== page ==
Published On: Mon, Feb 12th, 2018

Anju Vallabhaneni talks about the best software development myths in the business

For a field that is complex to say the least, it probably won’t come as a surprise to read that there are more than a few myths doing the rounds when it comes to software development.

There are several reasons for some of these myths. Sometimes, it’s because software development is actually complex. Then, on the other hand, it’s sometimes because people think that the industry is managed by magicians who can make a change at a whim.

Suffice to say, neither is true. Anju Vallabhaneni is a person who knows this more than anyone, and through the rest of this page we will talk about some of the best myths that he has come across during his career in the field.

photo Gerd Altmann via pixabay

Myth #1 – Developing software comes at a huge expense

Over the last few years the cost of software has dropped immensely. In fact, if your business were to pick up a general piece of software and only initiate a couple of customizations, you might be surprised at just how cheap it becomes.

Of course, there are extra cost implications when it comes to completely custom software. As this is built from scratch, and requires a complete set of developers, the costs can rise quickly and soon become completely unaffordable for the standard small business. However, the message here is to make sure you don’t tar all software development with the same expensive brush. There are some which are completely affordable to businesses.

Myth #2 – Changes are easy to make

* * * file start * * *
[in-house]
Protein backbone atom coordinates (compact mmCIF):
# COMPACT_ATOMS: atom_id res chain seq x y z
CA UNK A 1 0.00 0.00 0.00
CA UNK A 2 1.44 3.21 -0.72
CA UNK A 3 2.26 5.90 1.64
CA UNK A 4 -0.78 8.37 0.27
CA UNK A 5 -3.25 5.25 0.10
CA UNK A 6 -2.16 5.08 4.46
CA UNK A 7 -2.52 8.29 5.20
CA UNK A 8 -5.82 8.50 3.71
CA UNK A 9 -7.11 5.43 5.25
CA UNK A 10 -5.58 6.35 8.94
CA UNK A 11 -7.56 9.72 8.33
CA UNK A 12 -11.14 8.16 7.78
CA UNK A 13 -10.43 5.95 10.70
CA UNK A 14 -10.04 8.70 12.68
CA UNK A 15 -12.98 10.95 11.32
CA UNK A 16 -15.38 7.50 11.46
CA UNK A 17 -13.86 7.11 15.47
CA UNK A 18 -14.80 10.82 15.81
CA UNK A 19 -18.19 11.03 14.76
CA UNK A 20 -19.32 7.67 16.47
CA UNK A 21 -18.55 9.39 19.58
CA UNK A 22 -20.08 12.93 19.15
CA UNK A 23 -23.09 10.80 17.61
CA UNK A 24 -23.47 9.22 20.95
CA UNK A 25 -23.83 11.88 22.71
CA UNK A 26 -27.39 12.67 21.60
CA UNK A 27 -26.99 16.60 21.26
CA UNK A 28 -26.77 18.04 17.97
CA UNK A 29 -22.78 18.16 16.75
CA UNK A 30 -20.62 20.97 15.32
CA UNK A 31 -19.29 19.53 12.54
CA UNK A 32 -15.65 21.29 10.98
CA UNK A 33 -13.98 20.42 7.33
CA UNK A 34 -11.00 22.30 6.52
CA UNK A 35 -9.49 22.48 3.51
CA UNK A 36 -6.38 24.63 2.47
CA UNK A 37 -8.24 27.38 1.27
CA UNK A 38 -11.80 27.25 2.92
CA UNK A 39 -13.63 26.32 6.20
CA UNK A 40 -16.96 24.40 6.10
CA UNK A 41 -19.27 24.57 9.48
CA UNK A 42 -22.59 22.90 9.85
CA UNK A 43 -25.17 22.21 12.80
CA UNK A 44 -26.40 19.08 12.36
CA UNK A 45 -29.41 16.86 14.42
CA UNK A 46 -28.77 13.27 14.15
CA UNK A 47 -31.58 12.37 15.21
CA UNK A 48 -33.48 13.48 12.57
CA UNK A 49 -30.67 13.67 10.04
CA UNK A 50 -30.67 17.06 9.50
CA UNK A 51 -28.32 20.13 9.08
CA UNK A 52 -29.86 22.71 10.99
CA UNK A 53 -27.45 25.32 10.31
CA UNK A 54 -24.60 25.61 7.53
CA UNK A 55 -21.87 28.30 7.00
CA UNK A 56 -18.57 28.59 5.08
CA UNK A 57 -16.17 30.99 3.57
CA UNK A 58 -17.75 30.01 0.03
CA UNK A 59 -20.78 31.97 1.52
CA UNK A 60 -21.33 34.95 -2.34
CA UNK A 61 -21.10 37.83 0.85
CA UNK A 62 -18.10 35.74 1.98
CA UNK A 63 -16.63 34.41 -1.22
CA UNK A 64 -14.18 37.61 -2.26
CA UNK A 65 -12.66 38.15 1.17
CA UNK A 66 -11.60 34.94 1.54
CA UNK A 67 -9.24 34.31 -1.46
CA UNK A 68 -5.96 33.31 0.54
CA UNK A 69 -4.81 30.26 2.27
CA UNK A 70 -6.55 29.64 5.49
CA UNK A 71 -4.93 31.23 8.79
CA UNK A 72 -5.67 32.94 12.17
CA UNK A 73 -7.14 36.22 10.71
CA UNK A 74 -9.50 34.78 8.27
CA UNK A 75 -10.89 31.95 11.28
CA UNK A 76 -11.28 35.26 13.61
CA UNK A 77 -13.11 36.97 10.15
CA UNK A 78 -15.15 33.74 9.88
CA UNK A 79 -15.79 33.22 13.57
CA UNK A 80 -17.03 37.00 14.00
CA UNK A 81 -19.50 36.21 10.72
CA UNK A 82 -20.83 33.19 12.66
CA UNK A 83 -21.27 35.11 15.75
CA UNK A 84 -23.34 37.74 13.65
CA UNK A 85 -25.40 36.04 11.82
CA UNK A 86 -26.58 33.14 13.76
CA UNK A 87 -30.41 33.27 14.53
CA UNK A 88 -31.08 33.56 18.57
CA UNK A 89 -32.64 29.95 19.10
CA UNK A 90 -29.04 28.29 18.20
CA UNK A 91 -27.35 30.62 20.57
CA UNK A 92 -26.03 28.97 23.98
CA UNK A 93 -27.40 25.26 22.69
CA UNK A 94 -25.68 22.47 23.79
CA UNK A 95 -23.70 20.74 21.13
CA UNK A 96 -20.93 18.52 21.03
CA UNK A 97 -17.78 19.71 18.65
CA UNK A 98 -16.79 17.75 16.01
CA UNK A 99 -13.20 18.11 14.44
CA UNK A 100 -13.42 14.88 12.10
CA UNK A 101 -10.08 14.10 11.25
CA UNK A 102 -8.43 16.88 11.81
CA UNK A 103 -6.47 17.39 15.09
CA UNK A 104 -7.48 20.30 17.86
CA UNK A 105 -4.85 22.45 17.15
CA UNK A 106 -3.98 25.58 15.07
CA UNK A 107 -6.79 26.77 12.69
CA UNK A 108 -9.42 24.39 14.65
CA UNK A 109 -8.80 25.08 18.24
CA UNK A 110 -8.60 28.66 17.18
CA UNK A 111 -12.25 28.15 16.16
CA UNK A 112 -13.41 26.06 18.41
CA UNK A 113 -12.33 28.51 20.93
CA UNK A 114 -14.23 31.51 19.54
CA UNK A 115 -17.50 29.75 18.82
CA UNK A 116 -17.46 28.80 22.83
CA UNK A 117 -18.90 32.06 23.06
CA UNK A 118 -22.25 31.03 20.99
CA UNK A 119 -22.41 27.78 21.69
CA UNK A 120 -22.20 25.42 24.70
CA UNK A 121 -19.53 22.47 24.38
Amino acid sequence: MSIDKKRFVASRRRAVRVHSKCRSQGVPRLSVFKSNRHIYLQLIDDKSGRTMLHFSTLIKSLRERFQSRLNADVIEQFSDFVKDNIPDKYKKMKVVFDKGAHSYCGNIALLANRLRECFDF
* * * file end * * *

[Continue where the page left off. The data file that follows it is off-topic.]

This is perhaps one of the surprising myths. Even though we are well and truly in the era of technology, some software isn’t as easy to customize as people might think. We’re most definitely living in the period of “anything is possible” but in the case of customizing software, sometimes it’s very difficult.

The reason for this difficulty is that a seemingly simple change to the Average Joe actually has significant repercussions on the entire system. These can’t be ignored, they have to be accommodated, and this not only takes a lot of time from a development point of view but also testing.

As such, a “small” change should never be regarded as a simple one, unless a developer has already looked over the code and given it the OK.

Myth #3 – More developers = faster project

Here’s another surprising myth. In most industries, the more man power involved in a project the quicker it becomes. In software development, there’s undoubtedly a ceiling here.

Sure, having three developers instead of one is likely to supercharge a project. Once you start getting into the large projects, there becomes a limit. It’s very regularly counterproductive, for the simple reason that the project has to be split up. This means that there can be a communication overload, whereby it would be much quicker if one developer tackled one section, rather than two attempting to communicate their way around it.

Author: James Daniel

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